Keywords: Memory, Binding, Lyrics, Melodies, Songs, Hippocampus, Basal ganglia, IFG
Abstract: We conducted two functional magnetic resonance imaging (fMRI) experiments to investigate the neural underpinnings of knowledge and misperception of lyrics. In fMRI experiment 1, a linear relationship between familiarity with lyrics and activation was found in left-hemispheric speech-related aswell as bilateral striatal areas which is in line with previous research on generation of lyrics. In fMRI experiment 2, we employed so called Mondegreens and Soramimi to induce misperceptions of lyrics revealing a bilateral network including middle
temporal and inferior frontal areas aswell as anterior cingulate cortex (ACC) and mediodorsal thalamus. ACC activation also correlatedwith the extent towhich misperceptions were judged as amusing corroborating previous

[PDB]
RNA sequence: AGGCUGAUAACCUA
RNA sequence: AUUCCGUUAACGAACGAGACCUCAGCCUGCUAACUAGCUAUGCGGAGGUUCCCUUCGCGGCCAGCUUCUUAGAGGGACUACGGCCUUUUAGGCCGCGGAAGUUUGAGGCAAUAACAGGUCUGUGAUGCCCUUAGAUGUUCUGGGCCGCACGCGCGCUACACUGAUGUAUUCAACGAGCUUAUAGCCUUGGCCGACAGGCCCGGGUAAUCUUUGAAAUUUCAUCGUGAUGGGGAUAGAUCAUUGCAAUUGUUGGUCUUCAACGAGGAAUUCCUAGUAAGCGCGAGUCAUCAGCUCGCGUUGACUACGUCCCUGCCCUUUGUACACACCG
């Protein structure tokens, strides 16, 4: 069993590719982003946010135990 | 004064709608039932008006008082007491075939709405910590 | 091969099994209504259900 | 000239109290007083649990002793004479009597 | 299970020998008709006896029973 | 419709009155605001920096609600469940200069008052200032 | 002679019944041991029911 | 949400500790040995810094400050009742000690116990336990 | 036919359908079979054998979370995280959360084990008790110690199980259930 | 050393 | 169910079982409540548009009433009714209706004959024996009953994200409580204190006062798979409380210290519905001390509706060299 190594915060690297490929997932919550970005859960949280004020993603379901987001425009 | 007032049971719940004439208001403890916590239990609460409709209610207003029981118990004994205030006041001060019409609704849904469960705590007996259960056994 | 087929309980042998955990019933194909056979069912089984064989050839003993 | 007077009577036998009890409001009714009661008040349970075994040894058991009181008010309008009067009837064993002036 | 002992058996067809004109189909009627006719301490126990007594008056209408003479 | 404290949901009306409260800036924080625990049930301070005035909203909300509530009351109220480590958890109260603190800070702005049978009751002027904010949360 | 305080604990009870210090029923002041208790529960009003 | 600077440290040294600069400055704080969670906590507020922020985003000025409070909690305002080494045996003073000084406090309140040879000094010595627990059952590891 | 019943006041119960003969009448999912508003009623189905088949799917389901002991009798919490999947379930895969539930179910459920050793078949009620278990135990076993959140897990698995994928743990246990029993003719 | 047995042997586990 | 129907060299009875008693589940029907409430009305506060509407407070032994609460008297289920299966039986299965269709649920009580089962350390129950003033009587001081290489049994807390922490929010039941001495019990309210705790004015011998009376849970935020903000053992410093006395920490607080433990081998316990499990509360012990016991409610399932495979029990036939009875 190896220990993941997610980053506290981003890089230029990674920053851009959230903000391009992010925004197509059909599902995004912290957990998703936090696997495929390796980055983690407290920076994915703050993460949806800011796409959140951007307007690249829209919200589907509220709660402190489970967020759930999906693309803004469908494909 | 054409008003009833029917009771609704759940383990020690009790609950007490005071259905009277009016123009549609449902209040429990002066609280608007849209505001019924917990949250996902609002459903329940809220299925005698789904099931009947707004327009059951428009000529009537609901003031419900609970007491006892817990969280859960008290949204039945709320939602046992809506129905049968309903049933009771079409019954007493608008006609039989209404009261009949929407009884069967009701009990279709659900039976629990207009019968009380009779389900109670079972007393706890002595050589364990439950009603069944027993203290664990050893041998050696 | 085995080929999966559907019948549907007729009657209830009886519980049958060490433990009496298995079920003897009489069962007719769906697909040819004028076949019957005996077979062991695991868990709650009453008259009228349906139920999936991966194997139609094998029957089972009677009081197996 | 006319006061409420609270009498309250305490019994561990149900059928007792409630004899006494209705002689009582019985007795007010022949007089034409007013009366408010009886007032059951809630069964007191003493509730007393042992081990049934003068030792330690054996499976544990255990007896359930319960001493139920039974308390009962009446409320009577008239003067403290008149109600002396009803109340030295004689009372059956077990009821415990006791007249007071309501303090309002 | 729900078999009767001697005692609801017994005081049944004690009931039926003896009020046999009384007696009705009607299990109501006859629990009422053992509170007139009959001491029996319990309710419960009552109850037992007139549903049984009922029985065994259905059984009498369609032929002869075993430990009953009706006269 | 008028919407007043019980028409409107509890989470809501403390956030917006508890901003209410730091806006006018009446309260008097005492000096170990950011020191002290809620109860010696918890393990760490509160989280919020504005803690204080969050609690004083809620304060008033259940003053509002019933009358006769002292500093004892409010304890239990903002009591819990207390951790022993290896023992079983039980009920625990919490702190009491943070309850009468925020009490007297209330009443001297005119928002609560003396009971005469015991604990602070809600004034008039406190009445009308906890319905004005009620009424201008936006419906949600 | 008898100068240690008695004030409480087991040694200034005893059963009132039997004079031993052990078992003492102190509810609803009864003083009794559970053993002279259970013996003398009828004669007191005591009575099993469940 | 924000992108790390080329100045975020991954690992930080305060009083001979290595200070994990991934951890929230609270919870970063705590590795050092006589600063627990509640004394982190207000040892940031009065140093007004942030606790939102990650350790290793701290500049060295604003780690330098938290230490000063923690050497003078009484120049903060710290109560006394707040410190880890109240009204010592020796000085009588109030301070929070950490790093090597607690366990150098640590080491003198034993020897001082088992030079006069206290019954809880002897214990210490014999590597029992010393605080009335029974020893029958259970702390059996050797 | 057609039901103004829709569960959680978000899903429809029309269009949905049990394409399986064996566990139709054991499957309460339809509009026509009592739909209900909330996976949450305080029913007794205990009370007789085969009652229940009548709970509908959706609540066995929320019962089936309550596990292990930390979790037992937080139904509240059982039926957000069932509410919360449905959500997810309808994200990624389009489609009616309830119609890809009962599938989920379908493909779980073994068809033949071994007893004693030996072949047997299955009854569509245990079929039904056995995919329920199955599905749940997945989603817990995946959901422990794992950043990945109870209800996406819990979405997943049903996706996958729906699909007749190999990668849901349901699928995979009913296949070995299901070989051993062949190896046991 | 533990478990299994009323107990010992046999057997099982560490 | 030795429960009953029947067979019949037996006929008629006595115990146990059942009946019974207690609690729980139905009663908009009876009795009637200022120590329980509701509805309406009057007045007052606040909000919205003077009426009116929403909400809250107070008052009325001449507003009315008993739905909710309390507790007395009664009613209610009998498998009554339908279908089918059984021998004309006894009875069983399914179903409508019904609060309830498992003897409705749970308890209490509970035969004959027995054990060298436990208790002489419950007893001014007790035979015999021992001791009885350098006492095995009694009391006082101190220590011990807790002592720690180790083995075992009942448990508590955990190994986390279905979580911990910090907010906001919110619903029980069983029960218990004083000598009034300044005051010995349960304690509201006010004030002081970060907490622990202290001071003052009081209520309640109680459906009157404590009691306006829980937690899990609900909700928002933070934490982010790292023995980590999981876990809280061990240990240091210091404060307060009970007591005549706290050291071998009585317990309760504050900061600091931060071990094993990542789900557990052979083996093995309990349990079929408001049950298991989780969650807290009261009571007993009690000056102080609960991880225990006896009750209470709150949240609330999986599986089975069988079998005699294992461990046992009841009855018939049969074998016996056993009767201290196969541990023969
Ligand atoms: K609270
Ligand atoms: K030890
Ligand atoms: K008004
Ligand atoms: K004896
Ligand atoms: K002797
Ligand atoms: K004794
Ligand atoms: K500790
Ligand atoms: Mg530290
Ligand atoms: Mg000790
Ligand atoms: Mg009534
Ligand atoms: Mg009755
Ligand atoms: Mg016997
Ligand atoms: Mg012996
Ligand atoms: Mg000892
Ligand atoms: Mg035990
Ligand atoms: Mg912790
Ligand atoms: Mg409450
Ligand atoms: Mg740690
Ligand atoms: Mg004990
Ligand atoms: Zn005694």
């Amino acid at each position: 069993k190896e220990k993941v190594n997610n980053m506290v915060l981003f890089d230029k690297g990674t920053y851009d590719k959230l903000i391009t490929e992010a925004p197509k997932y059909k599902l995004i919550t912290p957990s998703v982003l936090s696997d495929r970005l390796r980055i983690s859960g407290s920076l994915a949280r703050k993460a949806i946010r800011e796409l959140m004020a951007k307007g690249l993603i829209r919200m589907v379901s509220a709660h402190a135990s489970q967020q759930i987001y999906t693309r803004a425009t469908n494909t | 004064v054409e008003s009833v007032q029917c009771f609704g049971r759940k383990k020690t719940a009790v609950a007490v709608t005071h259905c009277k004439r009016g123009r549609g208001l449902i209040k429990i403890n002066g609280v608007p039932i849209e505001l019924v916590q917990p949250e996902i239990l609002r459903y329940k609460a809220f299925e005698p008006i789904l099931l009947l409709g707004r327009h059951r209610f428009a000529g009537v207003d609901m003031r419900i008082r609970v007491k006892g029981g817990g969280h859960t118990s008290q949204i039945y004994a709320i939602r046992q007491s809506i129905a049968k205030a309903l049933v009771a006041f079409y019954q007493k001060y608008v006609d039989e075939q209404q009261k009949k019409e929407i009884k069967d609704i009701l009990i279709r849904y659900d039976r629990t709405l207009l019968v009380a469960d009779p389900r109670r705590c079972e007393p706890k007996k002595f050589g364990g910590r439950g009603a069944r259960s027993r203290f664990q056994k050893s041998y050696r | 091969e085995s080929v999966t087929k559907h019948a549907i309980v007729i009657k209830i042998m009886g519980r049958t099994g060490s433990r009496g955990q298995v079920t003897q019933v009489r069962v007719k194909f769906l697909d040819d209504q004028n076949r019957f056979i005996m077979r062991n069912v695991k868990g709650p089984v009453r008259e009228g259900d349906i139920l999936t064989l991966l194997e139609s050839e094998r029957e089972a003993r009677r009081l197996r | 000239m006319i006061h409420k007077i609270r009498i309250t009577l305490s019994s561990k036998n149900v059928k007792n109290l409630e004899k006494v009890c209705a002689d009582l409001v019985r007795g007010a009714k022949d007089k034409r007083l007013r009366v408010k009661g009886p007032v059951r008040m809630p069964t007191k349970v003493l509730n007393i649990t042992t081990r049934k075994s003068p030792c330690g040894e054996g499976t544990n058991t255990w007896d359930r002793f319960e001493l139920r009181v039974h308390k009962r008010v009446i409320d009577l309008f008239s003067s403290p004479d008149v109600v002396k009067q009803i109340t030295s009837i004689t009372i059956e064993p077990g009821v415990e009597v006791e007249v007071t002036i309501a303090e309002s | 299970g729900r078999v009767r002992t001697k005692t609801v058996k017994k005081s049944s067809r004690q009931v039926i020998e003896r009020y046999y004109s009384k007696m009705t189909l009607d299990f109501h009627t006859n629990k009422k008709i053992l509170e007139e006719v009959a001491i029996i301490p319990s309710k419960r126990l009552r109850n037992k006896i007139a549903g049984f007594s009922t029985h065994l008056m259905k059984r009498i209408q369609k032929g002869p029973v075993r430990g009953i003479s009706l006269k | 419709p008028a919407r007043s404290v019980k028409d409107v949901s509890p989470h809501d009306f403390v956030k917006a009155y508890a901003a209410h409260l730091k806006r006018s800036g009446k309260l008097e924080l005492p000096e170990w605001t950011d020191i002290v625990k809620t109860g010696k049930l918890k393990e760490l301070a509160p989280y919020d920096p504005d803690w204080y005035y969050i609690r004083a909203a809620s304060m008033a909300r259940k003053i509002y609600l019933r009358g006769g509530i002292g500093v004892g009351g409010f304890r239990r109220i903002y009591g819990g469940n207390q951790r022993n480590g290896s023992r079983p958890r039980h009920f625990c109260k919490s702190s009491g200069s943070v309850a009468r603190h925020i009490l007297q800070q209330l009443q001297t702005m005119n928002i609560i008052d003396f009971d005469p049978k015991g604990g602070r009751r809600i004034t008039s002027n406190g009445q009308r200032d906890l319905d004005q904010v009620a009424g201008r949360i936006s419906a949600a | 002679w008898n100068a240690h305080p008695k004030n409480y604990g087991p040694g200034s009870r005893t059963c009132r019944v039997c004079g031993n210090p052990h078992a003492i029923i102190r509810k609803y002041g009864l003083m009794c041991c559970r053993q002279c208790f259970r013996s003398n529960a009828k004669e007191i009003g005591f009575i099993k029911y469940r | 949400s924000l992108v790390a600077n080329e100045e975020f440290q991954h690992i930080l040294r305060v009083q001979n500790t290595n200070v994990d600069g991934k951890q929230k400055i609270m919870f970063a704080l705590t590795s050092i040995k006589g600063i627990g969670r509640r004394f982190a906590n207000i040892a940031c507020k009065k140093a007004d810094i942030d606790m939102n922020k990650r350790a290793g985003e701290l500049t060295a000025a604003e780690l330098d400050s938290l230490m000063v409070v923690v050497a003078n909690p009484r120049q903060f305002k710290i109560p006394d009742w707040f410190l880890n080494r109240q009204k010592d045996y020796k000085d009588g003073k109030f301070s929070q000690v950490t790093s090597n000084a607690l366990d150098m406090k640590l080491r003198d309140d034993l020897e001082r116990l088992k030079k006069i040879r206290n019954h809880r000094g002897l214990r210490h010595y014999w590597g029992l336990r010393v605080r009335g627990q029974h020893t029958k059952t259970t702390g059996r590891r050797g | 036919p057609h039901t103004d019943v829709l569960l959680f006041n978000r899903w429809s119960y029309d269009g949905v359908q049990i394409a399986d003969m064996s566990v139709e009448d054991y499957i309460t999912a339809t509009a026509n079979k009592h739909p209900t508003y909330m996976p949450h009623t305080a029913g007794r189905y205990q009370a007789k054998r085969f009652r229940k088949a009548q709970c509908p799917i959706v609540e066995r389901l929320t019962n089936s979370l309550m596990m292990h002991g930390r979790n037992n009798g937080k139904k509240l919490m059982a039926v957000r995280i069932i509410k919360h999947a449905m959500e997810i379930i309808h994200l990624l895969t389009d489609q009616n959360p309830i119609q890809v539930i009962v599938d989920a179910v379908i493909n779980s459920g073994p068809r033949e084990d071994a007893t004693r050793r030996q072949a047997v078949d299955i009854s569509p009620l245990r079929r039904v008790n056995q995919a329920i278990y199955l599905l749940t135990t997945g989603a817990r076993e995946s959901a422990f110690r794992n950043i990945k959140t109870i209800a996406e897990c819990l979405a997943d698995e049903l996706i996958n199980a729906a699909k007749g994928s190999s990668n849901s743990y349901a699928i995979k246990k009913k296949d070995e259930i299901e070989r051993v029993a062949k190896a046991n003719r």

neuroimaging results on the role of this area in mediating the pleasant experience of chills during music perception.
Finally, we examined the areas engaged during misperception of lyrics using diffusion-weighted imaging
(DWI) to determine their structural connectivity. These combined fMRI/DWI results could serve as a neurobiological model for future studies on other types of misunderstanding which are events with potentially strong impact on our social life.
Keywords: Connectivity, DWI, fMRI, Lyrics, Misperception, Music